What is done by one person may be imputed to another if the two are in union by means of a shared covenant relationship. The sin of Adam was imputed to all people because Adam served as our head who represented us in our covenant relations with God. Our depraved nature is imputed to us because we truly possess it. We are counted as having his guilt. 59 Under certain circumstances it is possible to have another's penalty imputed to you voluntary, such as Paul was willing to assume the debt of Onesimus (Philemon) and Judah took responsibility for Benjamin's wellbeing in Genesis 43:9. 60 In similar fashion, Christ voluntarily became sponsor for the elect and assumed responsibility for their sins. In exchange, righteousness of which believers were not the author or performer or source, has been imputed to them. 61 The righteousness which is imputed to believers is both the righteousness of Christ's complete obedience and that of His sufferings as well. 62 Under Owen's direction the Savoy Declaration of 1658 expanded on some wording of the Westminster Confession of Faith to address debates that were current in that day on the topic of justification. One clarification offered is that both Christ's active and passive righteousness are imputed to the believer. 63

Some have made objection to this teaching by saying that Christ's obedience to the law was for Himself and so could not have been for others. 64 The key, however, to understanding Owen's perspective is the covenant. Christ did not come to earth as an ordinary individual but as mediator of the covenant of grace. He further develops his argument by explaining that Christ's human nature was subject to the law, but His divine nature was not. So the divine Son of God, including His human nature which He took to Himself, was not subject to the law. This means that the obedience He rendered was not for Himself but for others. 65 He who is over the law is not bound to obey it. 66 From the moment of the inception of the hypostatic union, Christ's humanity was worthy of all glory and honor. But the Father ordained that glory would come through His suffering for us. 67 Yet Owen says that every human being is obligated to keep the law of creation, including the human nature of Jesus. He said, "Every rational creature is eternally obliged from the nature of God, and its relation thereunto, to love him, obey him, depend upon him, submit unto him, and to make him its end, blessedness and reward." 68 Christ perfectly fulfilled this obligation in behalf of His people. While Christ's obedience involved suffering, this does not mean that suffering itself is righteousness. 69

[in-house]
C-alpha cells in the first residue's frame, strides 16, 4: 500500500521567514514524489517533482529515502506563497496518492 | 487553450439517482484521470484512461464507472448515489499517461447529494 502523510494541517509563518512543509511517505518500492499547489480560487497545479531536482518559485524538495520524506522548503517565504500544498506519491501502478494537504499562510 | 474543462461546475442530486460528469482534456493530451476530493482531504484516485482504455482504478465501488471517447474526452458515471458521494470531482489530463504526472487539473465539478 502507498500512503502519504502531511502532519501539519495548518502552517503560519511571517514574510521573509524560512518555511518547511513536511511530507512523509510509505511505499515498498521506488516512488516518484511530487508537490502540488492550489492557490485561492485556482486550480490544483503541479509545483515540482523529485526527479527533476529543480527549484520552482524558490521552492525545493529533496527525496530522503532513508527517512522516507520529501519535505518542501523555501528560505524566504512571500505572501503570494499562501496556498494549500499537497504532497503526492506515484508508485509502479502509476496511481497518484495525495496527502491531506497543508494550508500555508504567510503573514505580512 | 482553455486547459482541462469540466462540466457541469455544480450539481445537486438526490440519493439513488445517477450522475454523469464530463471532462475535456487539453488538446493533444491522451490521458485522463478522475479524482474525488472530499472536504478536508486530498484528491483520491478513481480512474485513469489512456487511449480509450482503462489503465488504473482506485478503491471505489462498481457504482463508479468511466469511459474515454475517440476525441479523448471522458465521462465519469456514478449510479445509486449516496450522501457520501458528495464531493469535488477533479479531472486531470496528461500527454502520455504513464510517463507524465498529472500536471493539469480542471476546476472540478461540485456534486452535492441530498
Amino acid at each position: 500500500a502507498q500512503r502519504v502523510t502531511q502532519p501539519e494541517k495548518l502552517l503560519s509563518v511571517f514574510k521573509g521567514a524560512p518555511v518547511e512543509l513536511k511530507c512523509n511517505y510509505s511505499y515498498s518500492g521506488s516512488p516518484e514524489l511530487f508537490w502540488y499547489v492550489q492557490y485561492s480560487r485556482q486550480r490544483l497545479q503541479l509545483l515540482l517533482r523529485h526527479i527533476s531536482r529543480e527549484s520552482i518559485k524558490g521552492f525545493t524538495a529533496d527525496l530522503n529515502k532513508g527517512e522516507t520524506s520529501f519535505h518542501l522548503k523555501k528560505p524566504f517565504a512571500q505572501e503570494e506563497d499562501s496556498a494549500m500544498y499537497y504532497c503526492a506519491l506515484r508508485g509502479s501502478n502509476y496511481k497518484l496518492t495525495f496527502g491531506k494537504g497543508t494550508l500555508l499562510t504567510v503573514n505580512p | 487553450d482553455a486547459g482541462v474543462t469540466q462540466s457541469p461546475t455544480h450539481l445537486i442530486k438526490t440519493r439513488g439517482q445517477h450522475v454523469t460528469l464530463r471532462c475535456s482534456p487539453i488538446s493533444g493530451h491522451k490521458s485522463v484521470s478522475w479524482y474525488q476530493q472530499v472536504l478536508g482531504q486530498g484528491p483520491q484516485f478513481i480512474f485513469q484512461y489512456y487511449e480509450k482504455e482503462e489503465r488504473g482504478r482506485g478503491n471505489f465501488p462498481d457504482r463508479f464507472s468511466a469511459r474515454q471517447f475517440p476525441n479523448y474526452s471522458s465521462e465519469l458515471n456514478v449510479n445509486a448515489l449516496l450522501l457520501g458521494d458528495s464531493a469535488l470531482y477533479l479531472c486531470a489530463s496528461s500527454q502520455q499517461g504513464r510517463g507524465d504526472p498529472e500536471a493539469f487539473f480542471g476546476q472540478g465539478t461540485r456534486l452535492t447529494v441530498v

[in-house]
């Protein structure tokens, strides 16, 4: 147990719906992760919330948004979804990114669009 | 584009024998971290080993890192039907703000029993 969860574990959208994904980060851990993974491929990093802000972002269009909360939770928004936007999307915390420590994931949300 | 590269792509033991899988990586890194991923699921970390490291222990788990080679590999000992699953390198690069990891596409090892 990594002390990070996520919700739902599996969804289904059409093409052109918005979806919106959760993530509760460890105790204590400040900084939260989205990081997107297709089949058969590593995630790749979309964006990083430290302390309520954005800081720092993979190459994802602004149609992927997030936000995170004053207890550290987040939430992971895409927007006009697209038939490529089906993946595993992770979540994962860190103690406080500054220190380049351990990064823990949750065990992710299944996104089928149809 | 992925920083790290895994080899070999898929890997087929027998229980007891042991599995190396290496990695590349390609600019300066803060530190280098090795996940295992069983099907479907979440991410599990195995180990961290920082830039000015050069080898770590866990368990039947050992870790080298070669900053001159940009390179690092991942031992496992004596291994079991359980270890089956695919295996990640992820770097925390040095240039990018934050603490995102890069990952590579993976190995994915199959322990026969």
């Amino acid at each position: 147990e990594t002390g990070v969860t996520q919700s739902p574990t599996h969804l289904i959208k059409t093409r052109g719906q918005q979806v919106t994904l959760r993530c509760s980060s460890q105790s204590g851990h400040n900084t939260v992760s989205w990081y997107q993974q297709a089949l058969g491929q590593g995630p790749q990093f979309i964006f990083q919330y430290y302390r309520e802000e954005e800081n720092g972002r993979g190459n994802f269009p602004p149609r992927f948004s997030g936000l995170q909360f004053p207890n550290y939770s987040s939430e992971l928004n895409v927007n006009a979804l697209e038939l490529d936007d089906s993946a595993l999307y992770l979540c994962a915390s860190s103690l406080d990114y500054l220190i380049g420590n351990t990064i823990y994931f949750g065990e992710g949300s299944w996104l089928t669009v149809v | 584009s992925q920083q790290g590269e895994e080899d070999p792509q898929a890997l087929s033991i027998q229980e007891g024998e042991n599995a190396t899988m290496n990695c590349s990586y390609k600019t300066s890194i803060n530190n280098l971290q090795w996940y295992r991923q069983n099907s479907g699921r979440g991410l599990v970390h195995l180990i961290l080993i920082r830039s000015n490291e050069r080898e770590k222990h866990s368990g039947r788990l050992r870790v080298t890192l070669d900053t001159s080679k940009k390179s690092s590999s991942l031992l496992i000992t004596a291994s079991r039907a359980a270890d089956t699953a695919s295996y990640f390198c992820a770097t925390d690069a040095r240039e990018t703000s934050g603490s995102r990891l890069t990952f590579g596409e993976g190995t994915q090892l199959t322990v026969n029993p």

As the sinner and Adam are connected in a covenantal relationship, the believer's hope of salvation rests on Jesus and the church being united as one mystical person in a covenant relationship. Jesus is the Head of the body, and all believers are members. 70 A mystical union differs from a natural, legal or political relationship. Because of this relationship believers can rightly claim to have been crucified in Christ. 71 He has become surety for the church according to this covenant relationship, the guarantor of the debts of believers. 72 For the believer, this translates into the sweet comfort that God is for us and no longer against us. Jesus assumed our humanity to become surety for us and to accomplish atonement in our behalf. Just as Judah respected his father Jacob's concern for Benjamin's safety and wellbeing, so Christ has pledged Himself to protect the glory of God and secondly the safety and wellbeing of believers. 73

Someone who is surety for another must have more ability, credit or reputation than those whom he represents or it would be pointless for him to offer himself in that capacity. As the divine-human high priest, Jesus fulfills the demands of one who would be surety for us and guarantee our salvation. 74 Jesus undergoing the punishment due to His people guaranteed for them safety and blessing. 75 His shed blood made the covenant of grace and glory irrevocable. 76 His death was not to establish the covenant but to secure for believers the benefits and blessings of the covenant previously established between the Father and the Son before the world was created. 77 He became the "principal, efficient cause" of the believer's righteousness. 78

Owen held to three covenants to which the Scriptures alluded. In his exposition on Hebrews he defined a covenant as a "voluntary convention, pact or agreement between distinct persons, about the ordering and disposal of things in their power, unto their mutual concern and advantage." 79 He taught that the function of a covenant in this context is to bring people into union with Christ, and then to cause them to share in His blessings. 80 The first covenant Owen noted was the covenant of redemption which was an inter-Trinitarian agreement which established Christ's mediation on behalf of the elect. Thus Christ became surety for His people, committing Himself to pay for what He never took and did not owe. 81 The Bible describes this by saying that God laid all our iniquities on Him and that He made Him to be sin for us even though He knew no sin of His own. God gave the law power over Him to inflict punishment for the sins of those for whom He assumed responsibility as surety. Election, wrote Thomas Goodwin, is God choosing believers to include in a "supernatural union with himself, and communication of himself." 82

Next, the covenant of works (or the law of creation) was a covenant that existed between God and Adam. There was no mediator in this covenant, but God and Adam dealt directly with each other. There was no provision in the terms of the covenant for pardoning sin or covering any defects. 83 Adam was created as an intelligent and rational being, capable of moral obedience and of responding to promises of rewards or threats of punishments. He was made capable of being governed by law which enters his soul through its rational faculties. 84 Owen believed that the Mosaic law was not a part of the covenant of grace which was founded on promise, but was a republication of the conditions of the covenant of works, given to convince humanity of their inability to keep the covenant of works, to acknowledge their depravity and to lead them to trust God's gracious promises. 85 All covenants that could be summed up by "do this and live" are an extension or extrapolation of this original covenant. 86 He believed that the law of the covenant of works is in force forever. 87 The benefits of this covenant are no longer available, because sin excluded all people from them. Owen summarized this law thus,